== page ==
Advance research and preparation helps you make the most of your nonprofit’s fundraising event by increasing both funds raised and expanding the donor pool. Here are a few tips to help you maximize your fundraising efforts.
1. Advance Prospect Screening
Before you begin planning your fundraising event, perform a prospect screening of your current donor pool. Prospect screenings can make the difference between your event being a “night to remember” and a “night to quickly forget.” Carefully review your list of supporters, research the opportunities and uncover key data that you may use from initial event planning to post-event follow-up actions.
Prospect screening identifies two key factors — a person’s interest in making a philanthropic donation and a person’s ability to make said donation.
Look at data that marks both wealth and philanthropic interest, such as past giving to your organization; involvement with other nonprofits, real estate ownership, and political giving.
Use this information to develop a new event or tweak an established event to ensure you plan the right type of event and attract the right type of donor. Should you plan a glamorous black tie gala or host an outside fun run or plan an indoor energetic dance-a-thon? Good prospect research helps determine if you are on track.
To build a strong guest list be sure to first take a second look at your screening results. Ask yourself which donors best suits the event you’re planning rather than compile the largest group of names. Invite the right targets and encourage them to bring guests introducing more donor prospects to your organization.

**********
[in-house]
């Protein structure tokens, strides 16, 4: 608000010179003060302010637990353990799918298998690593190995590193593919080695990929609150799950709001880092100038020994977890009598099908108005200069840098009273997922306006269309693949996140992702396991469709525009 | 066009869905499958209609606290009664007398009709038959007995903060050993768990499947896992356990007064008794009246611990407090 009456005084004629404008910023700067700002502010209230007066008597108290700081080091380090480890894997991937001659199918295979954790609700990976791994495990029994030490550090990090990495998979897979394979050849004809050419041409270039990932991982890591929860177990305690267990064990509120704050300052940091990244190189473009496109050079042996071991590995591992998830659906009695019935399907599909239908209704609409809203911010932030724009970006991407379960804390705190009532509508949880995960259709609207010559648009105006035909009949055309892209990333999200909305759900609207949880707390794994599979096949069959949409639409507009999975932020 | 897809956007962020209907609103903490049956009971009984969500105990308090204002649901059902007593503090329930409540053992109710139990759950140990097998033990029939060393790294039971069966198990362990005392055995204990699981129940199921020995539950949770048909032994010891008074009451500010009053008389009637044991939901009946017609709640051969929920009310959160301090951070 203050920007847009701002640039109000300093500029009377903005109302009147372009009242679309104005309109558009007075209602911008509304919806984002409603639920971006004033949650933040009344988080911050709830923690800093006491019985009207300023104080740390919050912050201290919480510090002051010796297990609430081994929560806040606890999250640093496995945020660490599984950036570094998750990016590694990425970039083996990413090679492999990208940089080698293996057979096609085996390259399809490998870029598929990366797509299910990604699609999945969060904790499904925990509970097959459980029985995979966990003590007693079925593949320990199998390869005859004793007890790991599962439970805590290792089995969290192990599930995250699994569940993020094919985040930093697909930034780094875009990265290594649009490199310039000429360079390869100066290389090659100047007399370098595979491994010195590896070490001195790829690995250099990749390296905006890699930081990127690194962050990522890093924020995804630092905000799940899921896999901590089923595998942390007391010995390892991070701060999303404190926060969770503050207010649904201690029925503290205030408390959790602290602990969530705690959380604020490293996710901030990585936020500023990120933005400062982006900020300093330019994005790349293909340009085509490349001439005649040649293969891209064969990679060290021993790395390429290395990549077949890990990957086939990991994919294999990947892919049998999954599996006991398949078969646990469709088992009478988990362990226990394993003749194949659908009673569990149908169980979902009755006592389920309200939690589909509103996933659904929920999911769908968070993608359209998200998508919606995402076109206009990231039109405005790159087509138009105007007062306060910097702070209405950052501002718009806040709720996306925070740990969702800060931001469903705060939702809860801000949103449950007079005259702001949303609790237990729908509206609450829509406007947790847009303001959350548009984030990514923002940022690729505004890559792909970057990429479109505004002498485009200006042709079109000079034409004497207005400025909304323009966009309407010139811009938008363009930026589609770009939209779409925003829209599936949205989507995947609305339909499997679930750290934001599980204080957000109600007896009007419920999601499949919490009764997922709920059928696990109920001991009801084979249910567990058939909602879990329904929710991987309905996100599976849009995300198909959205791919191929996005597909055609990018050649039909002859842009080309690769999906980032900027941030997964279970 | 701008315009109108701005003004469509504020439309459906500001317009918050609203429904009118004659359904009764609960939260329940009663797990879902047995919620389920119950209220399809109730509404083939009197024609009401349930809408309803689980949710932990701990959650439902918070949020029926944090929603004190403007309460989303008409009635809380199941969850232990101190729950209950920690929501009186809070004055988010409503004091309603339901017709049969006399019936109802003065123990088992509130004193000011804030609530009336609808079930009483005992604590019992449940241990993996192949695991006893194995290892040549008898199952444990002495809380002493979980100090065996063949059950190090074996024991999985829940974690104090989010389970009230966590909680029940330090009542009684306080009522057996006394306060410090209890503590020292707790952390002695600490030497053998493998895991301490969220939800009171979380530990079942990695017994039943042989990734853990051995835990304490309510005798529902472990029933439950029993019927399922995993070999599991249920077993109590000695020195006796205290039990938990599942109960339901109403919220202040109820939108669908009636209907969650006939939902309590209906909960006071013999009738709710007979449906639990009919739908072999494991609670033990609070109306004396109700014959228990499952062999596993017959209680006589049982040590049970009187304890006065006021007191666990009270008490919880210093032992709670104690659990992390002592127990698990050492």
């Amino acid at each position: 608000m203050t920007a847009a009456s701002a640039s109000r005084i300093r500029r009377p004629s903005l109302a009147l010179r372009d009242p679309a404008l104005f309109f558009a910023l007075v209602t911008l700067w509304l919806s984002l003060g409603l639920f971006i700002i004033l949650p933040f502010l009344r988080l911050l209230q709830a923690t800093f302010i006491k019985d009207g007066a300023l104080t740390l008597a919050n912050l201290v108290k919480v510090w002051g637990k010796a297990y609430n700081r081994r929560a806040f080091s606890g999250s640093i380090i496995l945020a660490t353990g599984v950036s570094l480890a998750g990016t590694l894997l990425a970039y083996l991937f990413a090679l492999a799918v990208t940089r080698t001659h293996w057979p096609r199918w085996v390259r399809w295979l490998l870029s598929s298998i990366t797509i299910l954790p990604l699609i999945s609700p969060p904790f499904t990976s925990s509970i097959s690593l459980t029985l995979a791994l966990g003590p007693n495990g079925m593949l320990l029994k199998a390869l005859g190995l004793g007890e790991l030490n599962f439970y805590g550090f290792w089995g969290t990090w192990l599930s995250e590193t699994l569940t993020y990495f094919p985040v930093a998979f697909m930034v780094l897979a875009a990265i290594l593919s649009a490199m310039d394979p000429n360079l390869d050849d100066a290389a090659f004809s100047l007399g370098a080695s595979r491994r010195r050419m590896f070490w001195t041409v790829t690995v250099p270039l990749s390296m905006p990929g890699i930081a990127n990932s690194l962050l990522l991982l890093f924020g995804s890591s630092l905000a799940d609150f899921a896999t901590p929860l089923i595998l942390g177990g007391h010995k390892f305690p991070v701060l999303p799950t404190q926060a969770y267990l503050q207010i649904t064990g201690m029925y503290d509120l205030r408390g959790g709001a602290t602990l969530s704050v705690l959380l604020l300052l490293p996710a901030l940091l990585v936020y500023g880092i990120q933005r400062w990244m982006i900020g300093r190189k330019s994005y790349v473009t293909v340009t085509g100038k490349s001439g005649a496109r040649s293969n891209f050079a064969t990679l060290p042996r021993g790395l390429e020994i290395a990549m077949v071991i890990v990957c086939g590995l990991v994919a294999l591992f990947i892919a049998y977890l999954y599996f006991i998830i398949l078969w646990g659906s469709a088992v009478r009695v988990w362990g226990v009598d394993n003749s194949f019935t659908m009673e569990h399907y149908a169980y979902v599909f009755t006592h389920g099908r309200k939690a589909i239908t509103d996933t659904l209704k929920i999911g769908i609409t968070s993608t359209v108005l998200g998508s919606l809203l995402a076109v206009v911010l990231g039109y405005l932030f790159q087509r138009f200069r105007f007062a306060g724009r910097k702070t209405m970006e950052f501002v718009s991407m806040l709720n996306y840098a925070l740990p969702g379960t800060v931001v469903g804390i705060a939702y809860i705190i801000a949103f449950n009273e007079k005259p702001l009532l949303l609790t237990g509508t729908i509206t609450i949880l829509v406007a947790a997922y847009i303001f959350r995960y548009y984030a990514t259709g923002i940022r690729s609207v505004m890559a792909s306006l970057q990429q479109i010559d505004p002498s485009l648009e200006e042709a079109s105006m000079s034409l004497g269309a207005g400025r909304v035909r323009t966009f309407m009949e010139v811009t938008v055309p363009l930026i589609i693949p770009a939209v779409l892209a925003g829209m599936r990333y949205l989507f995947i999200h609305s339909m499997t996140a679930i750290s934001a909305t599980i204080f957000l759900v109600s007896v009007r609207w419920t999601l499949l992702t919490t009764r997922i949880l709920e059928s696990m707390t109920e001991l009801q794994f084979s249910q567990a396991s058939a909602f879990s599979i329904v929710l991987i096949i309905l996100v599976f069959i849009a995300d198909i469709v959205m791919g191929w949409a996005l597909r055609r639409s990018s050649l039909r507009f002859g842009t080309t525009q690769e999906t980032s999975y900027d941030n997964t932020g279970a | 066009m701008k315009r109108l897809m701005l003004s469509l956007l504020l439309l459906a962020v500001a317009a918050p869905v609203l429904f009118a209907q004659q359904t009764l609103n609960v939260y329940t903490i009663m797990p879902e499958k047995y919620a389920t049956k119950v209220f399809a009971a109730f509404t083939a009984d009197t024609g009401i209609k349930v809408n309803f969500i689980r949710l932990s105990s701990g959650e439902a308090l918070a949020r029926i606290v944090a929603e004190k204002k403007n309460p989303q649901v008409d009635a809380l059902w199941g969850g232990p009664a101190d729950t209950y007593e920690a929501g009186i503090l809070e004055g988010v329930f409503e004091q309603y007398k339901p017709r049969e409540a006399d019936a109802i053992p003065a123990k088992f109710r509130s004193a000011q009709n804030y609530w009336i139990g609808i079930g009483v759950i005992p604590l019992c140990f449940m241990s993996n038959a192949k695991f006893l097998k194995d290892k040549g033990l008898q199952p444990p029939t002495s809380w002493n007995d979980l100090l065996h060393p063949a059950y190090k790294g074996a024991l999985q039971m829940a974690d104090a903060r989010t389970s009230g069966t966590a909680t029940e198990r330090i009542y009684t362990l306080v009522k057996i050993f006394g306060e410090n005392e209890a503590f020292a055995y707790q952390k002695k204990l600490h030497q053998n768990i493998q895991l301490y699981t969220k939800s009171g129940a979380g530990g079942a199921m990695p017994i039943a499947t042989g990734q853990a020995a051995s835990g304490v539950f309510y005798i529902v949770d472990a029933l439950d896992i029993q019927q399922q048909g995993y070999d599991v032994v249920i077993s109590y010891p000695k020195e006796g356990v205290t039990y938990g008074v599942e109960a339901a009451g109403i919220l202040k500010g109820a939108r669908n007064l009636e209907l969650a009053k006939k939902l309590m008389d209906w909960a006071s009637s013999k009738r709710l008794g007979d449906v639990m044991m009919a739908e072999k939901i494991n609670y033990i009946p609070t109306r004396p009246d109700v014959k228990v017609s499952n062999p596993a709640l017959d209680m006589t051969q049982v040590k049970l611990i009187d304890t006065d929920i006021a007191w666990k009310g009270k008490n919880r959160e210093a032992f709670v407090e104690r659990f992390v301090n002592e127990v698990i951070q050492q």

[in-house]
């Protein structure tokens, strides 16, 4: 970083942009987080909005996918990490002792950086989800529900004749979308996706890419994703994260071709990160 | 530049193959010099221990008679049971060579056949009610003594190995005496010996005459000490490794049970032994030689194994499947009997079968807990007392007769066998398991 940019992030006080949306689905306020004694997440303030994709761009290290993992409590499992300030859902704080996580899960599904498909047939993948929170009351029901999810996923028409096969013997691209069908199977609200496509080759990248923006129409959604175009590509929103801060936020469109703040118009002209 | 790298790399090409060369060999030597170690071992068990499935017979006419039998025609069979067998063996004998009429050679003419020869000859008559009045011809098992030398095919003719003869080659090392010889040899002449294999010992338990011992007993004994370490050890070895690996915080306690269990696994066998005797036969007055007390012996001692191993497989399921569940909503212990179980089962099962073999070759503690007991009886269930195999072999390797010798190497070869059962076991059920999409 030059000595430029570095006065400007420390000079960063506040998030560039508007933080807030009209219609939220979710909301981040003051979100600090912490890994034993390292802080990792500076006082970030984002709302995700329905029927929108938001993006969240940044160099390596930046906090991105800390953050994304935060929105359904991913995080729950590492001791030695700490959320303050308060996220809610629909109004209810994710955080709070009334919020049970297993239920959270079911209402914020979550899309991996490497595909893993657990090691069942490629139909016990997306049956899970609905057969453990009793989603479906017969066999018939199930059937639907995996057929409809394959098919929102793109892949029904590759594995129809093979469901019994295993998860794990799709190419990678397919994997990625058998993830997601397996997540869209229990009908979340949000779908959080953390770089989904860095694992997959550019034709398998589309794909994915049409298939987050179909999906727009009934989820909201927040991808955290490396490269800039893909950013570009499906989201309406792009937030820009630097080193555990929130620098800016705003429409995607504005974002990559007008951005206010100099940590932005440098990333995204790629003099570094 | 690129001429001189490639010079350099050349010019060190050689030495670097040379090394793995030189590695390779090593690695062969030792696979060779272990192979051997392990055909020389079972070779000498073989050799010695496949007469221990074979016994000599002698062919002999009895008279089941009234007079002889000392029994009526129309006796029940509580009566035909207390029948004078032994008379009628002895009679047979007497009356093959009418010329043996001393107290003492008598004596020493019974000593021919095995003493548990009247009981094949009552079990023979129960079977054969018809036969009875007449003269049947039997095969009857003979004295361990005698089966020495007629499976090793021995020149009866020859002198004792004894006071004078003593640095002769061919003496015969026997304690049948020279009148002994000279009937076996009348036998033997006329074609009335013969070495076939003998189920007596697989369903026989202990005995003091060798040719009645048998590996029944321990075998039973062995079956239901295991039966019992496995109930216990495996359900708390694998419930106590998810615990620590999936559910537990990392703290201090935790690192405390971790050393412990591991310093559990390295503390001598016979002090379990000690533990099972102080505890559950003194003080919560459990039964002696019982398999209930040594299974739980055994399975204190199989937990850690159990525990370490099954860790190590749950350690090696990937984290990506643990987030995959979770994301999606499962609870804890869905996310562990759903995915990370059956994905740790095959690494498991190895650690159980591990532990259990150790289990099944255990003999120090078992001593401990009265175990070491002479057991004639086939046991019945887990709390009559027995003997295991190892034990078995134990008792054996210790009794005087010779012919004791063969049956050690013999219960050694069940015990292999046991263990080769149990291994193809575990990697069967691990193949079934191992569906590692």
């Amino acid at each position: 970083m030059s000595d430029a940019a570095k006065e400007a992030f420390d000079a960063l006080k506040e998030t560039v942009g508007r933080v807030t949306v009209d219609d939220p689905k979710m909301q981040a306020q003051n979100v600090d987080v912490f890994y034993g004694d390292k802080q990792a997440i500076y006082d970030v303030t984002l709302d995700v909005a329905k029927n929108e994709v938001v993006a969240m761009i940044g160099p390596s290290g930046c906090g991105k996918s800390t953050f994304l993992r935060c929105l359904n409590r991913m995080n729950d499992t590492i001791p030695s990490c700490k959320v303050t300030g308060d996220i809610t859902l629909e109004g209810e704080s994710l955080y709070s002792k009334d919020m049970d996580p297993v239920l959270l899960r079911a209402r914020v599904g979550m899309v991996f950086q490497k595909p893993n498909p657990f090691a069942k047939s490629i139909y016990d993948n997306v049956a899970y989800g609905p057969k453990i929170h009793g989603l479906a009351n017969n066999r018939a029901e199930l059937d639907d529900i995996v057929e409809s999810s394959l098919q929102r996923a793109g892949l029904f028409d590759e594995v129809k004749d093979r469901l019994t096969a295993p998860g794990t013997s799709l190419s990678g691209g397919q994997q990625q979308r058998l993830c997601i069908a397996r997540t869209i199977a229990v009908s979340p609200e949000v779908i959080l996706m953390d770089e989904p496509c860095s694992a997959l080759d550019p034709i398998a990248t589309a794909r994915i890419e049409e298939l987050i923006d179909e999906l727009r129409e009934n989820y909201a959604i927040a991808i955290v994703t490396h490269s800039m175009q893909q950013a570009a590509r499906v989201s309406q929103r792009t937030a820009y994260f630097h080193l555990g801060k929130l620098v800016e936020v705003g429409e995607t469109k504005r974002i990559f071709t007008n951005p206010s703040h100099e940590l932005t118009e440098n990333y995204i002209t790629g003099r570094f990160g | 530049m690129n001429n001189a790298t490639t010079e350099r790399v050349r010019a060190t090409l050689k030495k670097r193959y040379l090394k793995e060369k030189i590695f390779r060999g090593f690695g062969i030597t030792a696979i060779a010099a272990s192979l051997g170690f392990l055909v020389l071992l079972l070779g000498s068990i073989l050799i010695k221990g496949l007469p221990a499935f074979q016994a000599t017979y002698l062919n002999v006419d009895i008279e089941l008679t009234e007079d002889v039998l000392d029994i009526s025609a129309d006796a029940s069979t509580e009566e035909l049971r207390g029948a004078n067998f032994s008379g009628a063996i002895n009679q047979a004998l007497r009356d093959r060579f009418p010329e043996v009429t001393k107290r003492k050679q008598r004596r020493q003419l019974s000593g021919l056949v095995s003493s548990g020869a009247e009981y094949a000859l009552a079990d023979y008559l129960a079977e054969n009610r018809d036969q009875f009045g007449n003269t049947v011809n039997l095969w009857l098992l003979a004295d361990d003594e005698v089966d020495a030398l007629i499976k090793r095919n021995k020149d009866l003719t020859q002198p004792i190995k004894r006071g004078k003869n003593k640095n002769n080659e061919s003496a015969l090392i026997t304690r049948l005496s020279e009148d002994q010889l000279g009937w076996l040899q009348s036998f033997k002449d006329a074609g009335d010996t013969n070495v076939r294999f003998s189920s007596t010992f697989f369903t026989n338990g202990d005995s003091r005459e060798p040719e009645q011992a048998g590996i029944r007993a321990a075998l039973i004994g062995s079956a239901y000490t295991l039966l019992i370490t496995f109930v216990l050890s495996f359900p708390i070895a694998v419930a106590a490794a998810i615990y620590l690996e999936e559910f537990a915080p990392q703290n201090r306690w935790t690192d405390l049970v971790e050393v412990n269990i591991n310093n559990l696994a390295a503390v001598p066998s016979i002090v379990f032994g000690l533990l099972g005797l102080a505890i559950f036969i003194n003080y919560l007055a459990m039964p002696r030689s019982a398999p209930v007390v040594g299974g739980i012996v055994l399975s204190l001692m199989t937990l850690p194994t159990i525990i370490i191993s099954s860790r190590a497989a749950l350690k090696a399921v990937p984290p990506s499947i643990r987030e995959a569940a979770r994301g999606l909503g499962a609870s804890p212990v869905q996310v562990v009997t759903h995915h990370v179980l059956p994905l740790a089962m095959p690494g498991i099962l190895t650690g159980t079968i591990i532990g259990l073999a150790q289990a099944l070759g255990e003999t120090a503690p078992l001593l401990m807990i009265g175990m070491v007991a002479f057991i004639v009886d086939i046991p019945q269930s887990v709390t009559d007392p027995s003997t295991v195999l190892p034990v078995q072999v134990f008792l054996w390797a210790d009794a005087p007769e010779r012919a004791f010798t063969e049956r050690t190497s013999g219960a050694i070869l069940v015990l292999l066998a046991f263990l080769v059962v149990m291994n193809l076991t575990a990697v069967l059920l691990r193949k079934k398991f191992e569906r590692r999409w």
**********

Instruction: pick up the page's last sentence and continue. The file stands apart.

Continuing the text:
Special kick-off events to support a major capital campaign require a special approach. According to DonorSearch’s capital campaign guide, these types of events bridge the gap between the quiet and public phases of your campaign. It’s important to build a guest list that strikes a balance of attendees from the quiet phase who are major donors and attendees who may participate in the public phase yet may not fall into a higher giving level.
2. Plan Donor Time During Event
Know your donors. No matter your purpose or style of fundraising event be sure to identify in advance which high giving donors are planning to attend. Develop a plan of action to seek them out during the event. Review your prospect research and call out potential high-quality prospects. Compile a list. Assign a team member who will find ways to have meaningful interactions with the prospects to further engage their support and understanding of your mission and needs.
The benefits of researching well before the first guest arrives helps you better engage donors of all levels.
3. Embrace Technology To Raise More Money
To help your ensure your team is available to spend quality time at your event, plan ahead and enlist outside vendors to help you make your event the most successful possible. Technology simplifies many tasks typically held by board members, key volunteers or extra staff.
Embracing technology not only streamlines the front and back end of fundraising operations but also frees up valuable time for your key board members and volunteers to spend with your guests focusing on engaging donor prospects.
Smartphones are increasingly popular making the bridge to incorporate mobile bidding technology into your event easy. Mobile bidding technology can be seamlessly executed throughout the event helping guests use a simple gesture or swipe of a smartphone or tablet to increase support through silent auctions, fund the need or text-to-give. Mobile bidding technology leads to increased funds raised at most events.